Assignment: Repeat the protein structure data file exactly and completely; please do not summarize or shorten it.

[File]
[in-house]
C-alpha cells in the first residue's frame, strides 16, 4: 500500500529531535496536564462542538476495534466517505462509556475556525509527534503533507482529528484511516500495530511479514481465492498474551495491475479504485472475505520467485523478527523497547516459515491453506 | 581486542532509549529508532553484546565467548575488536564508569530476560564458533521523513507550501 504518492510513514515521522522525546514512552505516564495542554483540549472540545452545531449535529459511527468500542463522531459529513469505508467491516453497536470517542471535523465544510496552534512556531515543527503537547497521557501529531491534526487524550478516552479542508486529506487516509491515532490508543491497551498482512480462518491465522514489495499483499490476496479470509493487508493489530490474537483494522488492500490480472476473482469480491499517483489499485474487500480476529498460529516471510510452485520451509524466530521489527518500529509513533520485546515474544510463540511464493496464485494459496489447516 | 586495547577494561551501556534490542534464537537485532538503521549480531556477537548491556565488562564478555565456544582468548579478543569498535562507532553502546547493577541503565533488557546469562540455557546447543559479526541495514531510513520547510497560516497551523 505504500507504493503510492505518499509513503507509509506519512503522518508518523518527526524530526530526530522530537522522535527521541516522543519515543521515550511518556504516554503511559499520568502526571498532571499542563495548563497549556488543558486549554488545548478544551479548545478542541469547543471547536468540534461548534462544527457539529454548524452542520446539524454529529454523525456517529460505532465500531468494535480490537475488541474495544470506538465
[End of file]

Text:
[in-house]
C-alpha cells in the first residue's frame, strides 16, 4: 500500500529531535496536564462542538476495534466517505462509556475556525509527534503533507482529528484511516500495530511479514481465492498474551495491475479504485472475505520467485523478527523497547516459515491453506 | 581486542532509549529508532553484546565467548575488536564508569530476560564458533521523513507550501 504518492510513514515521522522525546514512552505516564495542554483540549472540545452545531449535529459511527468500542463522531459529513469505508467491516453497536470517542471535523465544510496552534512556531515543527503537547497521557501529531491534526487524550478516552479542508486529506487516509491515532490508543491497551498482512480462518491465522514489495499483499490476496479470509493487508493489530490474537483494522488492500490480472476473482469480491499517483489499485474487500480476529498460529516471510510452485520451509524466530521489527518500529509513533520485546515474544510463540511464493496464485494459496489447516 | 586495547577494561551501556534490542534464537537485532538503521549480531556477537548491556565488562564478555565456544582468548579478543569498535562507532553502546547493577541503565533488557546469562540455557546447543559479526541495514531510513520547510497560516497551523 505504500507504493503510492505518499509513503507509509506519512503522518508518523518527526524530526530526530522530537522522535527521541516522543519515543521515550511518556504516554503511559499520568502526571498532571499542563495548563497549556488543558486549554488545548478544551479548545478542541469547543471547536468540534461548534462544527457539529454548524452542520446539524454529529454523525456517529460505532465500531468494535480490537475488541474495544470506538465